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November 22nd, 2017

From the Belle Tower

Class of 2016, I Feel Ya (Sorry)

Celia Rivenbark

By Celia Rivenbark (TNS)

Published June 20, 2016

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It's time for my annual "Nobody Asked Me, But Here's What I'd Say In a Commencement Speech" speech.

I hear you, class of 2016. Why should you take advice from someone who still responds "Way!" when someone else says "No way!" I can't help myself. It's the Polo to your Marco and, yes, I know it's not cool anymore. OK, perhaps it never was. I am high key embarrassed.

You should listen to me because I have "Life Experience." You know "Ima" be serious (sorry) when I put that stuff in upper case. Now who's "tryna" listen to me? (again, sorry)

Class of 2016, I'm on your side. TBH ("to be honest," for those my age), I get really tired of all the old farts my age who carp about millennials being entitled brats whose biggest worry is that they will run out of shows to binge-watch on Netflix.

It doesn't help when one of your own kind gets a gazillion hits for a YouTube video about how millennials are so whiny and indulged and how they should respect their elders. Blah, blah, blah. She sounded like the preacher in "Footloose." (Ask your parents.)

I don't have such a dim view of y'all. In fact, I think y'all are way more plugged in to what's real and important than my generation. Listen, I used to spend too much time bristling when a millennial would say "No problem" if I asked for silverware, ketchup, etc. (To clarify, I was in a restaurant when I asked for that, by the way. It's not like I would ask for that, say, at the tire store.) I used to get salty (your word) as you-know-what when a waiter responded "No problem."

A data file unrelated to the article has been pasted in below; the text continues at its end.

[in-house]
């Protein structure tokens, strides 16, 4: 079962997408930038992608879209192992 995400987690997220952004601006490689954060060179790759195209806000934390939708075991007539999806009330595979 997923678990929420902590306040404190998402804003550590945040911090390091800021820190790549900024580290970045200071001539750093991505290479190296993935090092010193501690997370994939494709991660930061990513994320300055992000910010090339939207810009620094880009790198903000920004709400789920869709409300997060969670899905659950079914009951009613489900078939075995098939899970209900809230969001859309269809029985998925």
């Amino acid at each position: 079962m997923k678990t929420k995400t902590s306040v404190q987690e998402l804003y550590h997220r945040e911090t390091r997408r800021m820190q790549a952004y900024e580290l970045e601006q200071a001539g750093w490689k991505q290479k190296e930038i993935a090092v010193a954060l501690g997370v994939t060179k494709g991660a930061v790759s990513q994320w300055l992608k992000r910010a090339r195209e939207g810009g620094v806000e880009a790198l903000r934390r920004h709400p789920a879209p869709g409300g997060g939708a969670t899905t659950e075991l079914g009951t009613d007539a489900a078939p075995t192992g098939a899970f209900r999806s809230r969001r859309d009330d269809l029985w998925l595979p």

"Well, one would hope it's not a problem since IT'S YOUR JOB!"

Ugh. I can't believe I was that person. One day, I woke up and realized it's just how y'all talk. No hidden agenda. Much as we said "Groovy!" I immediately decided it's not a hill to die on. Or even to climb halfheartedly before realizing you're not much of a climber and can't we just go for ice cream.

My point is that we can all change course if we realize we've made a wrong turn. There's almost always a chance to reinvent and do-over. Grab hold of that chance like it's the last tickets to Beyonce.

I just read that the single biggest predictor of lifelong success and happiness is empathy. Not your GPA. Not your number of Instagram followers. Not even your mad GTA V skills. Nope. Empathy. Because when you have empathy for others, you're better able to solve problems, appreciate life and work for the common good. Which makes you and others happy. Yay you. If you don't have much empathy, go get you some.

Finally, as always, don't throw your gum where it can be stepped on; call your "mama and them" weekly; treat others the way you want to be treated; apologize when you oughta. You got this. No problem.

Celia Rivenbark

(TNS)

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Celia Rivenbark is the author of seven humor collections.

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